Una Passione per la Pasta
At fine restaurants in Italy, it isn’t unusual to employ a dedicated pastaia, or pasta maker. A pastaia (pasta-EE-ah) is typically raised memorizing family recipes and honing techniques handed down by generations of mothers and grandmothers. In our quest to create and share authentic Italian culinary experiences, Andrea at Pelican Hill brought in pastaia Julia Holland, who now offers weekly small-group pasta-making lessons for locals and Resort guests.
Julia is the boss of her domain; in the 9-foot-square Pasta Room tucked off the Andrea main kitchen, she churns out 17 kinds of pasta daily for virtually all of the food outlets at the Resort.
“Making pasta might seem intimidating,” says the bubbly, 26-year-old Cordon Bleu graduate, “but it can be very therapeutic. I try to make pasta lessons relaxing and fun, especially with kids. They usually want to see how long they can make a spaghetti noodle.”
Julia has taught foodies, neophytes, couples, trios of friends, anniversary and birthday celebrants and families with children of all ages. Often, restaurant patrons fall in love with a pasta dish and want to learn to make it themselves.
“The lessons can be tied to special occasions,” Julia says. “I recently taught a father and his two grown sons. They had spent months planning their annual guys’ getaway at the Resort, and the class was a highlight of their stay.”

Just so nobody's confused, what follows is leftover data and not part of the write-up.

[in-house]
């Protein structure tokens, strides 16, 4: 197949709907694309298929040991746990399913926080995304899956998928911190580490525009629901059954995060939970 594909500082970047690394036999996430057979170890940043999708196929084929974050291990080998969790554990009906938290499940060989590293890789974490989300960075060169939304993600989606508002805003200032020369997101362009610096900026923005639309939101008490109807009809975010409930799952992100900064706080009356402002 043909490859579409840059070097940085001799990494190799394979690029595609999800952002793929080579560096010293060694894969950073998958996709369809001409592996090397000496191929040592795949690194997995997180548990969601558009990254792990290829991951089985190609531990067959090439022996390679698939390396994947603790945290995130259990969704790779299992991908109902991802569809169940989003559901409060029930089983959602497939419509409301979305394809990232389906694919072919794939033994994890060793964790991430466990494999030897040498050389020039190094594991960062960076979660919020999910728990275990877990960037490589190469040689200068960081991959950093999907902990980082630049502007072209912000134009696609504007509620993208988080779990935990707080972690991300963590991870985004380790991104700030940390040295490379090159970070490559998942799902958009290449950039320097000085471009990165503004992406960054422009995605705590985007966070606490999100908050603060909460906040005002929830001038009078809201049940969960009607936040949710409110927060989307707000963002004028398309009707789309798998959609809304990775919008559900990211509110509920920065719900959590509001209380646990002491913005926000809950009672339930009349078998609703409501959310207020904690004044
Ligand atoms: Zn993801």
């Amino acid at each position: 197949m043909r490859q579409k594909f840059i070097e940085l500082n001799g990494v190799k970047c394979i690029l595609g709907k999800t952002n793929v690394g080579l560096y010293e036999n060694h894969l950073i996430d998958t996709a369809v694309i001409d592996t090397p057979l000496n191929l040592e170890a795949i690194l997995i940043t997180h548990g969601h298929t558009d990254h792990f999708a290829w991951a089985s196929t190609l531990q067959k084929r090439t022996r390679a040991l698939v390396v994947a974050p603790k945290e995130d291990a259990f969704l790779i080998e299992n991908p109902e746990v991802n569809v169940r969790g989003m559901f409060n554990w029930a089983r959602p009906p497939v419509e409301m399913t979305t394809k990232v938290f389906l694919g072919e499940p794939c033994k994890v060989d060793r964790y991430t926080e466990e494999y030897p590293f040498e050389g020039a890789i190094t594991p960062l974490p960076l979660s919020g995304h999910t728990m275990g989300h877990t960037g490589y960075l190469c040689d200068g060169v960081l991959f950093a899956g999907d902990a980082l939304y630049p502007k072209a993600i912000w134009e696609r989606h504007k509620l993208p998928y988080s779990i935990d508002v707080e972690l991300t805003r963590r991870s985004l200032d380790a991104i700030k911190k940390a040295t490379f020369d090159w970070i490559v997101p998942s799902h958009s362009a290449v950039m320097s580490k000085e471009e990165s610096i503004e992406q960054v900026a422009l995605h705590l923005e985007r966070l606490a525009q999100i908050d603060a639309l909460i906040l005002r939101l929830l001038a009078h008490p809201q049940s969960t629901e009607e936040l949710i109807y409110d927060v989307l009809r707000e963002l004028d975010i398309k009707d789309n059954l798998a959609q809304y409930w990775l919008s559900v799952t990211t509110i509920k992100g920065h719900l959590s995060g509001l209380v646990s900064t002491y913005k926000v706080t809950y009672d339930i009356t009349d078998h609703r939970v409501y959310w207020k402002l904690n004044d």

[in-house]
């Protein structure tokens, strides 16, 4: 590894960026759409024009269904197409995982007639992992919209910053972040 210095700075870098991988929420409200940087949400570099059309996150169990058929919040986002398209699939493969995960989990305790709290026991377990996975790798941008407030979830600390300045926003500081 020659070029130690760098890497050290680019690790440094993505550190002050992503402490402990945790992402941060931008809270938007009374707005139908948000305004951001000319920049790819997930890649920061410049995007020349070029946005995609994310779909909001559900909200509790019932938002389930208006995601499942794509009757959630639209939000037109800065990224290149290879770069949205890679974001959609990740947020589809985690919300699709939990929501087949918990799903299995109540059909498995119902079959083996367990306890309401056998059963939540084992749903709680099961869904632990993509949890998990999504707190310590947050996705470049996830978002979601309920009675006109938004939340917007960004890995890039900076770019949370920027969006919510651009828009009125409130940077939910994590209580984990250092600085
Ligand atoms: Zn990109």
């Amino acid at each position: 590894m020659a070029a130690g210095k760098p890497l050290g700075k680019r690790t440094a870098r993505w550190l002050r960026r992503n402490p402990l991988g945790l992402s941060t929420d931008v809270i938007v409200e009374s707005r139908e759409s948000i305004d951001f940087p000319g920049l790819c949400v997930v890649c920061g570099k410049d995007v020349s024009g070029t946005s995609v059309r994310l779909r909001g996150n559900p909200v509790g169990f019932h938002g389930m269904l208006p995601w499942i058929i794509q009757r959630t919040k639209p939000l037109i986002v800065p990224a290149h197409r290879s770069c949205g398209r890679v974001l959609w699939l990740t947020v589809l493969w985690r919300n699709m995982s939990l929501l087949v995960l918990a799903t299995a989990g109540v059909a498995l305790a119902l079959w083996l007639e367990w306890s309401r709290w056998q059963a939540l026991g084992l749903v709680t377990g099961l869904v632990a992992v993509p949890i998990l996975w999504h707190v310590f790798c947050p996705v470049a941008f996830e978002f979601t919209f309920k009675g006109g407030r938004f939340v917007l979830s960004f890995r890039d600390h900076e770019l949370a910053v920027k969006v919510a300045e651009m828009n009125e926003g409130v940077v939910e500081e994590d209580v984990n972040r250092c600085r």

The Pasta Room accommodates only up to three students at a time, and Julia enjoys the small classes, noting that they keep things intimate and focused. “I know firsthand how other classes are run, and you don’t learn as much in big groups. Our space really increases the quality of the experience.”
Classes include an hour of instruction on how to make traditional Italian egg-based pasta dough; assemble a filling; and create, step by step, two types of pasta. Julia uses her pasta machine, but the techniques and recipes easily translate to the home kitchen and don’t require special equipment. Julia is generous with cooking tips, including preparation and storage advice. After a lunch featuring their handmade creations, students take home their handmade pasta along with a goody bag that Julia packs with a jar of sauce and her own dried noodles.
“I have a passion for pasta,” she says. “Through my Italian godmother, ‘Aunt’ Nora, I fell in love with Italian culture. I call the Pasta Room my little hidden Italy. I close the door, put on Italian music and immerse in the work. I feel privileged to do this.”
The Art of Pasta Making is held Thursdays at 11 a.m. and includes lunch at Andrea. Children under 12 must be accompanied by an adult. Reservations required; for more information, please call 877.624.6035.